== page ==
The presiding judge in the Malmö district court trial of ten men suspected of having sold a mentally handicapped 14-year-old girl for sex, has been forced to withdraw due to threats against her and her family.
- Ten face trial in teen pimping scandal (27 Sep 10)
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Monica Nebelius, who was appointed to lead the proceedings when the trial of the ten men was due to start last week, was replaced by Björn Hansson when the trial eventually opened on Monday.
It was reported that Nebelius had been taken ill and would not be able to proceed with the assignment. But the judge has now confirmed that in fact it was threats directed against her which caused her to accede to police advice and withdraw.
“It was directed against both myself and my family. I can’t live at home at the moment,” Nebelius told the TT news agency.
Nebelius was unwilling to go into further detail over the threats, except to say that she is in receipt of continual updates from the police and hopes that she will be able to return to work at the district court as a soon as possible.
“I presume that I will be back at work as soon as possible. It is a just a question of getting going, there is no more to it than that,” she said.
Nebelius is not alone among those involved in the case who have been on the receiving end of threats. The prosecutor Ulrika Rogland has been assigned bodyguards.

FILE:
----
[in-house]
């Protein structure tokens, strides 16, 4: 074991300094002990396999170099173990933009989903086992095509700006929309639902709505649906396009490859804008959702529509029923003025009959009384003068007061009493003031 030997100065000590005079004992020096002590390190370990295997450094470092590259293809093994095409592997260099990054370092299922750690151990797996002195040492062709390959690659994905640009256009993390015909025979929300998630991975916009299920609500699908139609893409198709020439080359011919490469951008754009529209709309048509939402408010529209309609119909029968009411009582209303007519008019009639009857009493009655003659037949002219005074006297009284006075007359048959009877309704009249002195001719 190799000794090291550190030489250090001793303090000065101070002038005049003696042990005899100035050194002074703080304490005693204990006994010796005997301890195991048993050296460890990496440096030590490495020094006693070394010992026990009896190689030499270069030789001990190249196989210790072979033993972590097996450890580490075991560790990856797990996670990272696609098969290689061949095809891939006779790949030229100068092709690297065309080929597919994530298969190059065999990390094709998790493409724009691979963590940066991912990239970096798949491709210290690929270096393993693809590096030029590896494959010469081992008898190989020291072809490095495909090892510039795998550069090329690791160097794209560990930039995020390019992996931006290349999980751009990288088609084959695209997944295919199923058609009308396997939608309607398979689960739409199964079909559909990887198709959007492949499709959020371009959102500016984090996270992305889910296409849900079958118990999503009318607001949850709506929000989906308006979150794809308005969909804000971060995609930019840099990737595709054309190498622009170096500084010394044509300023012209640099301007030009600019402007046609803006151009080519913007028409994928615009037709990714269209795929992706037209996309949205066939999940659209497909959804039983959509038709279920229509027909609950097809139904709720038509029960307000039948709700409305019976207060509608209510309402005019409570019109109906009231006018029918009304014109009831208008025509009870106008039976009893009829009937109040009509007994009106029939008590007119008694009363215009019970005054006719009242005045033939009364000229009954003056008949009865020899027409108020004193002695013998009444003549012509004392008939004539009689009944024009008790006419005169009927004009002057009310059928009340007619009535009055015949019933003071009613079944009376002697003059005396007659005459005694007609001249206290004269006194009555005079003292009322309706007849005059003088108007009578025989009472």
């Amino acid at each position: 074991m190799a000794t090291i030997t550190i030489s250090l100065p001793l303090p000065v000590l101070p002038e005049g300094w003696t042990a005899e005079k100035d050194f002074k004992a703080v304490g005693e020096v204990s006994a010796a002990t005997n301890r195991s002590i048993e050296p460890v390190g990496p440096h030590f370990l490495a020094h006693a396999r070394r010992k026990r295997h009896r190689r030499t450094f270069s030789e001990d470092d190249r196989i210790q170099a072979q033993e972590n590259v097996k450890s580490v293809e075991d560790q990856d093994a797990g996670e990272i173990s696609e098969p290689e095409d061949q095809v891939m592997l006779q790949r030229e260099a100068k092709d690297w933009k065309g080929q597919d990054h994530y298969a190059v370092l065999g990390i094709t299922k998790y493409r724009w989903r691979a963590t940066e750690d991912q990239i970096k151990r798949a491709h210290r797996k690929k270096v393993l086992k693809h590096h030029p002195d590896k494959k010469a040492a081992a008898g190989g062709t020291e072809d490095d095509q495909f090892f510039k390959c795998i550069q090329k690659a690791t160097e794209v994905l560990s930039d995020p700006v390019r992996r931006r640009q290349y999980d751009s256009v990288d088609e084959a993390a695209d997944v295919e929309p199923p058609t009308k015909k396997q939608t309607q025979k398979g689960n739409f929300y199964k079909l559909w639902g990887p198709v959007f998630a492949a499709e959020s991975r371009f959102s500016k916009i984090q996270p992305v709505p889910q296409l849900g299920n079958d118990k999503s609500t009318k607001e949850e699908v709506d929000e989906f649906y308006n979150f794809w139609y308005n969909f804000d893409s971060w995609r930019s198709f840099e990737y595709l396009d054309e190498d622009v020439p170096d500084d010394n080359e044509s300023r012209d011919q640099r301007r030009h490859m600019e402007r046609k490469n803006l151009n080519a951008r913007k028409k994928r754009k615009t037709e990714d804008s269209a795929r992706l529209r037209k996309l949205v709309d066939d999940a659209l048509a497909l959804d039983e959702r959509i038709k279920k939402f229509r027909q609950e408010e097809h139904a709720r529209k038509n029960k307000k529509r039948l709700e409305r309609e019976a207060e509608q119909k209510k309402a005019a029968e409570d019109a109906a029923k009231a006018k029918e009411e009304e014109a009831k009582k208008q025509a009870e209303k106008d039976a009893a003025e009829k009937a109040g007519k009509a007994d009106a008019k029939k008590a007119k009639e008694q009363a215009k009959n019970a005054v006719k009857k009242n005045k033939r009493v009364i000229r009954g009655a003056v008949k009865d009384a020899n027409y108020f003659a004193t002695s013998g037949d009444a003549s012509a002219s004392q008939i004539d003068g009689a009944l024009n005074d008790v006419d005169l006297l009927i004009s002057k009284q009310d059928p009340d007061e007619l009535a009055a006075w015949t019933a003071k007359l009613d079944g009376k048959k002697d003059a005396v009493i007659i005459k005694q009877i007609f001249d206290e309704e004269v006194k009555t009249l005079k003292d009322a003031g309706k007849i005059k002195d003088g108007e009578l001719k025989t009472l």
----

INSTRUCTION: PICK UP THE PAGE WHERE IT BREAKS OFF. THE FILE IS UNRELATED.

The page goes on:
The high-profile trial opened to tumultuous scenes, and the head of the district court, Eva Wendel Rosberg, had to impose tight security around the court and the surrounding area on Stortorget in central Malmö.
The replacement judge, Björn Hansson, has been assigned a police escort to and from the court.
Eva Wendel Rosberg confirmed the information regarding Monica Nebelius on Tuesday morning.
“I can now confirm that there was a threatening situation after the first day of deliberations for Monica Nebelius. I did not want to publicise this initially due primarily to security reasons, but also for the sake of the parties concerned,” she told the local Sydsvenskan daily.
The trial concerns allegations that the 14-year-old girl was sexually abused and raped by several different men after she ran away from a foster home in a nearby municipality last March before ending up in the Rosengård district of Malmö.
Although she is 14-years-old she is reported to have the mental age of a girl several years younger.
Five of the men have been charged with trafficking or assisting in human trafficking, and eight for rape. All of the suspects are men aged 16- to 67-years-old. Several of the men have admitted to having sex with the girl, but claim that they thought that she was much older.
The case is also significant because it represents the first time that prosecutors in Sweden have attempted to classify pimping crimes as human trafficking.
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